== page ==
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The Tobacco Industry

The tobacco industry just loves college students. They put ads in your magazines, hold promotions where you hang out and sponsor concerts you pay to see. Wanna know why? Bottom line is, you, along with every up-and-coming generation, are the key to their future success.

The proof can be found in Big Tobacco's own words. As far back as 1984, an executive at R.J. Reynolds said: "Younger adult smokers are the only source of replacement smokers…If younger adults turn away from smoking, the industry must decline, just as a population which does not give birth will eventually dwindle."

Want more proof that the tobacco industry targets college students? Check out these facts.

  • After the 1998 Master Settlement Agreement that ended Big Tobacco's ability to market directly to youth 17 and younger, the industry intensified its marketing efforts towards you, the 18-24 year old.1
  • Tobacco companies promote their products in bars because of the impact of social influence on behavior. Since bars are considered “smoker-friendly” young adults are more inclined to smoke in bars than elsewhere, in order to fit in with the social context. The tobacco industry understands that bars are one of the places that young people might take up smoking (Katz, 2002).1
  • The third largest cigarette company in the United States, Brown & Williamson, spends $30 million per year on bar promotions.2
  • Bar owners may receive thousands of dollars from tobacco companies to hold in-bar promotions where their representatives give away lots of free stuff like samples and promotional items. Plus get this, tobacco companies bribe bartenders to participate by offering them free trips, parties and other perks.4
  • Big Tobacco is big on sponsoring musical events they know college students are into. During 1999, Philip Morris sponsored 117 events at bars and nightclubs featuring groups like Cheap Trick, Violent Femmes, Los Lobos, and Smash Mouth.2 The KOOL MIXX 2004 was a DJ competition that gave out a $10,000 cash prize. Also sponsored by KOOL was the New Jazz Philosophy Tour, which, in 2006, featured Busta Rhymes, Miri Ben-Ari, and The Roots.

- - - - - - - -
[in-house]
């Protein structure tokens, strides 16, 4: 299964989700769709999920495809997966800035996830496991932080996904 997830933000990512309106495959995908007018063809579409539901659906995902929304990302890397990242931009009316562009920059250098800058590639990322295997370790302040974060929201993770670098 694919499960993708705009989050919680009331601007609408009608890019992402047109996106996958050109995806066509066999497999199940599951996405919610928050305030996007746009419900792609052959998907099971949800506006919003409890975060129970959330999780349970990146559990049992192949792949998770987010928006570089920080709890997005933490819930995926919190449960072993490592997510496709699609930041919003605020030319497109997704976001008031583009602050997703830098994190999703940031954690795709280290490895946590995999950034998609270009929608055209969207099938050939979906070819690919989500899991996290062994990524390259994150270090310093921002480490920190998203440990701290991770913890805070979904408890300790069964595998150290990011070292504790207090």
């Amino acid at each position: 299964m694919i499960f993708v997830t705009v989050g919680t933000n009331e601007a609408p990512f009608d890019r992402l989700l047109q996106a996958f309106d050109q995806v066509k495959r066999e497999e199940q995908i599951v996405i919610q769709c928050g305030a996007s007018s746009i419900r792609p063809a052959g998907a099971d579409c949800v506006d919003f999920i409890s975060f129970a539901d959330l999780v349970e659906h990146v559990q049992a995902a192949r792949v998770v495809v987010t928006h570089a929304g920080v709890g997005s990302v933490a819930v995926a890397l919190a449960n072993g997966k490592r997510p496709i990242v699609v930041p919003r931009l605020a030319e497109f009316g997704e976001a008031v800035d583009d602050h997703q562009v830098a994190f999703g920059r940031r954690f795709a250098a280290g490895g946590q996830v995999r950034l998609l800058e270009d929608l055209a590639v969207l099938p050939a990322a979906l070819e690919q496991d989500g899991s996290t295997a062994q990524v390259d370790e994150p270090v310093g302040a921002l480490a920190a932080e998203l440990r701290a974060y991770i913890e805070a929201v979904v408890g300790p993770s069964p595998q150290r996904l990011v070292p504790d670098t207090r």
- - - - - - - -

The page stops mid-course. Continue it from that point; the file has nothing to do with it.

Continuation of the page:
• The tobacco industry spends major bucks on advertising in "alternative" papers aimed at 18-24 year olds. An internal document from RJ Reynolds states that the alternative weeklies were an ideal way to reach and influence "Generation X" consumers because they are typically distributed for free at nightclubs and coffeehouses and are read by young "hipsters" and the club crowd.2
  • One study showed that 1 in 10 college students have gone to an industry-sponsored party.3

It's pretty clear that Big Tobacco isn't going to give up on college students. So it's up to us to tell them where to go. For some ideas on how to help combat the industry's trend toward recruiting the college population, check out the links below:

Campaign for Tobacco-Free Kids
California Youth Advocacy Network
Tobacco Documents

Sources:

  1. College Tobacco Prevention Resources. (n.d.). Tobacco Marketing to College-Aged Youth. Retrieved on June 28, 2013 from the World Wide Web at http://www.ttac.org/services/college/facts/marketing.html
  2. Campaign for Tobacco-Free Kids. (2005 August). Tobacco Company Marketing to College Students Since the Multistate Settlement Agreement Was Signed. Retrieved on June 28, 2013 from the World Wide Web at http://staging.tobaccofreekids.org/research/factsheets/pdf/0135.pdf
  3. Szabo, Liz. (2004 December). New Study: Tobacco Sponsored College Parties Encourage Students to Start Smoking. Retrieved on June 28, 2013 from the World Wide Web at no-smoking.org/dec04/12-29-04-1.html
  4. Tobacco Use Prevention and Control Program. (2012). Tobacco Times: College-Aged Yourth Mean Big Business for the Industry. Fall 2012:2. Retrieved from June 28, 2013 from the World Wide Web at http://www.ct.gov/dph/lib/dph/hems/tobacco/pdf/issue_2_fall_2012-final.pdf
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